Whether you know the cause of your anaphylaxis or not, it’s a good idea to carry epinephrine injectors, inform close friends and family, and wear medical alert jewelry. Doctors, dentists, and other medical professionals should also be made aware of any allergies you have.

Can It Be Caused by Allergies?

For the most part, anaphylaxis is brought on by your immune system overreacting to something you’re allergic to. But this isn’t necessarily always the case. You can still have an anaphylactic reaction to a trigger that you’re not allergic to.

Again, anaphylaxis is a rare reaction. Typically, allergies aren’t serious. They may cause you discomfort and affect daily life, but they’re very manageable and even treatable in many cases.

How Can I Prevent It?

If you have experienced an episode of anaphylaxis, it’s essential to take measures to prevent exposure to your trigger. Also, if you have a family history of anaphylaxis or if you have asthma, it may be worthwhile to consider taking these preventative measures.

  • Identify your triggers: The most important thing you can do is identify your anaphylaxis triggers. This way you can avoid these substances and inform others of your allergies. The best way to do this is with an allergy test, which can potentially identify triggers you knew about and ones you didn’t.
  • Avoid your triggers: Once you’ve identified your triggers, always do your best to avoid them. If you have food allergies, be sure to check ahead with restaurants or ask the wait staff about ingredients, be careful when food shopping, and inform anyone you’re eating with about your allergies. If you have medication allergies, always let doctors, dentists, and other professionals know. If you have latex allergies, make sure to inform any professional you interact with who may use latex gloves or other latex products.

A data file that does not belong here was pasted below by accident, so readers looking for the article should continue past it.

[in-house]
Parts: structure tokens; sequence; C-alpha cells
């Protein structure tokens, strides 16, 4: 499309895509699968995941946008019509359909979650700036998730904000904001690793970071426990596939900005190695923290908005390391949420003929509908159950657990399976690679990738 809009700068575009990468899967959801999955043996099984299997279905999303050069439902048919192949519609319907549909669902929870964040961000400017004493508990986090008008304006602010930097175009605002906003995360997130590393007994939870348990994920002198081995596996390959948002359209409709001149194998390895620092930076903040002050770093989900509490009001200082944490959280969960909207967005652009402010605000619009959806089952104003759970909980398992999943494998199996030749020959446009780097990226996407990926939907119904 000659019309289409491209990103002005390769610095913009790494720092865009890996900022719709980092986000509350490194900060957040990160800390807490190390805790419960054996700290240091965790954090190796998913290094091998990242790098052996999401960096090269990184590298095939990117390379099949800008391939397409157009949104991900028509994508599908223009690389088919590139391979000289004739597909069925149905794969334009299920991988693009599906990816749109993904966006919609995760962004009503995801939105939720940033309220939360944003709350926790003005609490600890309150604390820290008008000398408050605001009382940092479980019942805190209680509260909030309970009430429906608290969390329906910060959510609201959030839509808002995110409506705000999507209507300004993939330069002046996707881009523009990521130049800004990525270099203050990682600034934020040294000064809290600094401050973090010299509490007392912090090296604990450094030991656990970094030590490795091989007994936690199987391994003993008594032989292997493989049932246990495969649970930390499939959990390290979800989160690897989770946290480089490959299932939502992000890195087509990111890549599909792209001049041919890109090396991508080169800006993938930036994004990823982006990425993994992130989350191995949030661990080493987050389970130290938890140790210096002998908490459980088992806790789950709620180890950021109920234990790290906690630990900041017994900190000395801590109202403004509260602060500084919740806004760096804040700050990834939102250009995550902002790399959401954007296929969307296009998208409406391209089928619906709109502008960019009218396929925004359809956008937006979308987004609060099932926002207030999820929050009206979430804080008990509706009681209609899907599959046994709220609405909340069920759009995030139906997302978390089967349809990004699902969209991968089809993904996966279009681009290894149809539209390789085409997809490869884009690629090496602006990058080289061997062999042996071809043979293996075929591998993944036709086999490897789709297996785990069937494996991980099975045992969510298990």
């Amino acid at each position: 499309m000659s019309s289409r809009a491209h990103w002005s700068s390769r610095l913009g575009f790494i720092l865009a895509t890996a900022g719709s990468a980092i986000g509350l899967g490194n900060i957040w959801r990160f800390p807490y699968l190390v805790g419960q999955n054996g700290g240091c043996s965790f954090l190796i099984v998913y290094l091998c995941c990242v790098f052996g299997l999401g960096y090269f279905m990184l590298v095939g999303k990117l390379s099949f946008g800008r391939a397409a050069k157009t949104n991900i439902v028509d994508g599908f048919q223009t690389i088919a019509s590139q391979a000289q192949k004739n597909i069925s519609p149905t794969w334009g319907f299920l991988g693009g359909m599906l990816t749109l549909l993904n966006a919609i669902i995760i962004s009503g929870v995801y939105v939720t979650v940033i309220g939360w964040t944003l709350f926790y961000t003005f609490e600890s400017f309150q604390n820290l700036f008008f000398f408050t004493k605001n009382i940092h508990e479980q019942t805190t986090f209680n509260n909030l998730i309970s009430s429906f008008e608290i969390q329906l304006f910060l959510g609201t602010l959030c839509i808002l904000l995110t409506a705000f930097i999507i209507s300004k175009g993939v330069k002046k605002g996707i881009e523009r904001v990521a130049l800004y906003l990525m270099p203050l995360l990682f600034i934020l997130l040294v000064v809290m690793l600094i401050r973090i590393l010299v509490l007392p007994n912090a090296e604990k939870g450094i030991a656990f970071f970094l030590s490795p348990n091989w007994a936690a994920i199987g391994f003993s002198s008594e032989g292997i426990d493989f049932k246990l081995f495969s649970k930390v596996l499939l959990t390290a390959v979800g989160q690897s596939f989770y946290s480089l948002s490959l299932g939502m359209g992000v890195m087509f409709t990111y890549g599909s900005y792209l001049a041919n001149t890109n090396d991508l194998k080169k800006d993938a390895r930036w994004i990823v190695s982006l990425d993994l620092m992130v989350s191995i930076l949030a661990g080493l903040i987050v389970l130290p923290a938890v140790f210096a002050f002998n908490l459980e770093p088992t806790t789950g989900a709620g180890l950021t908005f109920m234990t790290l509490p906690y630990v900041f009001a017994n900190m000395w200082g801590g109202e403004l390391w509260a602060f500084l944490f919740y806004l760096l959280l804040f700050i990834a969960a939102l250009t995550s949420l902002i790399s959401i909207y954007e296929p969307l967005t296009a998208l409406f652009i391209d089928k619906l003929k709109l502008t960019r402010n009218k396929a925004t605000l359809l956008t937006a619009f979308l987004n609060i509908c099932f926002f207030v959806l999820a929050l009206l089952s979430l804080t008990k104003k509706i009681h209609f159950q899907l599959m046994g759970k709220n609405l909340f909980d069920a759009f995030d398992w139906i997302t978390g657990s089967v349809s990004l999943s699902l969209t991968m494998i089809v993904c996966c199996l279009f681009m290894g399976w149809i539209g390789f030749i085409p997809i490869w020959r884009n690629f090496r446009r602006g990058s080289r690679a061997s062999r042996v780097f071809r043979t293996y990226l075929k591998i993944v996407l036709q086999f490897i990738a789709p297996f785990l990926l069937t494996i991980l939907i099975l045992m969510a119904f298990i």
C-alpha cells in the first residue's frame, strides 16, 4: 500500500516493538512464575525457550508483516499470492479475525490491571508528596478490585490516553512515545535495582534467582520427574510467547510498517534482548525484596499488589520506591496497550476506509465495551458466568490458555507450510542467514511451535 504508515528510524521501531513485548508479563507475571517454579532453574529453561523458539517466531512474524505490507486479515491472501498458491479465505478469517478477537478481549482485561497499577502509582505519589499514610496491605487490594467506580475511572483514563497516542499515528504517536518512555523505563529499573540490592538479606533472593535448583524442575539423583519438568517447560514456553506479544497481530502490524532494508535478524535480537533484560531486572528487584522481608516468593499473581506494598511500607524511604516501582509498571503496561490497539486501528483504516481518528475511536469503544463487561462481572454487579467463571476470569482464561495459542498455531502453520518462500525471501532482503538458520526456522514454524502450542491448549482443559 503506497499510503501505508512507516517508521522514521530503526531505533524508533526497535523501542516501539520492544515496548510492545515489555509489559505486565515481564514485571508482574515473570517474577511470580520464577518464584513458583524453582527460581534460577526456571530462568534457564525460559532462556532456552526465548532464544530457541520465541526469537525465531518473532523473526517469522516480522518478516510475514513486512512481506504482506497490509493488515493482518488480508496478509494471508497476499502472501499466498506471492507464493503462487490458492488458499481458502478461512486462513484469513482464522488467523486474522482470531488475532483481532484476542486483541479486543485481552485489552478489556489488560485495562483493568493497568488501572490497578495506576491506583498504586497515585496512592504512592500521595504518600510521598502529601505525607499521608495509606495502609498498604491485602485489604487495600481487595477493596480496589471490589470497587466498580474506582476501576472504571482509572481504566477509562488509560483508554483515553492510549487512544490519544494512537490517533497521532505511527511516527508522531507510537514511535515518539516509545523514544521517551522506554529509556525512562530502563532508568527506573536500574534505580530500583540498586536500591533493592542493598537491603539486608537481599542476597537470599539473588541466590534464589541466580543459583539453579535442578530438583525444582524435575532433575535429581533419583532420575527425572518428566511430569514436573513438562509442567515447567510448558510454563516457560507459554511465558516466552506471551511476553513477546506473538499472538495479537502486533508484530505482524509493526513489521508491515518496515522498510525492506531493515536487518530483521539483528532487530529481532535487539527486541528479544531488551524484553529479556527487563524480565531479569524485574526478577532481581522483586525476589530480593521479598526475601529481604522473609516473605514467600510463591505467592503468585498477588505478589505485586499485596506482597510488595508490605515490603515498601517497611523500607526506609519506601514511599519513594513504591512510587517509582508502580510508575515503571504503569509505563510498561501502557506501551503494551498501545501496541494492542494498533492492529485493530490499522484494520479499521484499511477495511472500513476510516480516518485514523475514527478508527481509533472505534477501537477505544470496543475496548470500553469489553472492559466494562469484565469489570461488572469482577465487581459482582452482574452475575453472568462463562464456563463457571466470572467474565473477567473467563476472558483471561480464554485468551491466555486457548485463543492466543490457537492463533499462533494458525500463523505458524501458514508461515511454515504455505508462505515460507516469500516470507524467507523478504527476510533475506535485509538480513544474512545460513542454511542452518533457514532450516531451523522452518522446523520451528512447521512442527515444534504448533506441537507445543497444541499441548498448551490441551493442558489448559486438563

• Carry the right equipment: Always carry epinephrine injectors with you in case of an allergic reaction. Remember that these can expire, so keep an eye on the date or set a reminder to replace them. Also, wearing medical jewelry can inform others of your condition if you’re unable to inject yourself. Finally, make sure to let friends and family know, so they know how to act when you’re experiencing a reaction and they know to avoid exposing you to triggers.

Getting Treatment

Remember, anaphylaxis is a very serious medical emergency. You should seek immediate medical attention if you or someone you know is experiencing symptoms. If that happens, here are some simple steps you can take.

  • Use an epinephrine auto-injector if one is available. Be sure you know how to use it or follow instructions carefully to use it properly.
  • Call 911 and report a medical emergency. Tell them that the reaction may be due to anaphylaxis and let them know if an epinephrine injection has been administered. Emergency medical attention should be sought even if symptoms are subsiding since another reaction could happen.
  • Remove nearby triggers. If food is the culprit, ensure the food is not nearby anymore. If an insect sting is the cause, remove the stinger. The person should be moved away from the allergen(s) if possible.
  • Elevate the legs. If the person is able, have them lie down and raise their legs. If breathing difficulties are happening, have them sit up to breathe.
  • Administer a second injection. If the first injection hasn’t caused symptoms to subside after five minutes, use another injection if one is available.

You may not always be able to perform these tasks on your own if you’re having a reaction. If someone is nearby to help, you may be able to walk them through it. The most important thing is getting the first injection and calling emergency services. Unlike other allergy reactions, antihistamines or other over-the-counter allergy medications should not be used to treat anaphylaxis. Epinephrine is the only treatment that should be administered, and you will need a prescription to get it.

Get Personalized Care With Wyndly

Please be aware that Wyndly does not offer emergency medical services for anaphylaxis. If you’re having an anaphylactic reaction, call 911 right away.

However, if you’re looking for relief from allergy symptoms or a convenient way to get allergy testing, Wyndly can help. We offer easy and painless at-home allergy tests that can be delivered straight to your door. Wyndly also offers personalized allergy treatment plans designed to help you find long-term relief from your allergies. Get started today by taking our easy 2-minute online assessment!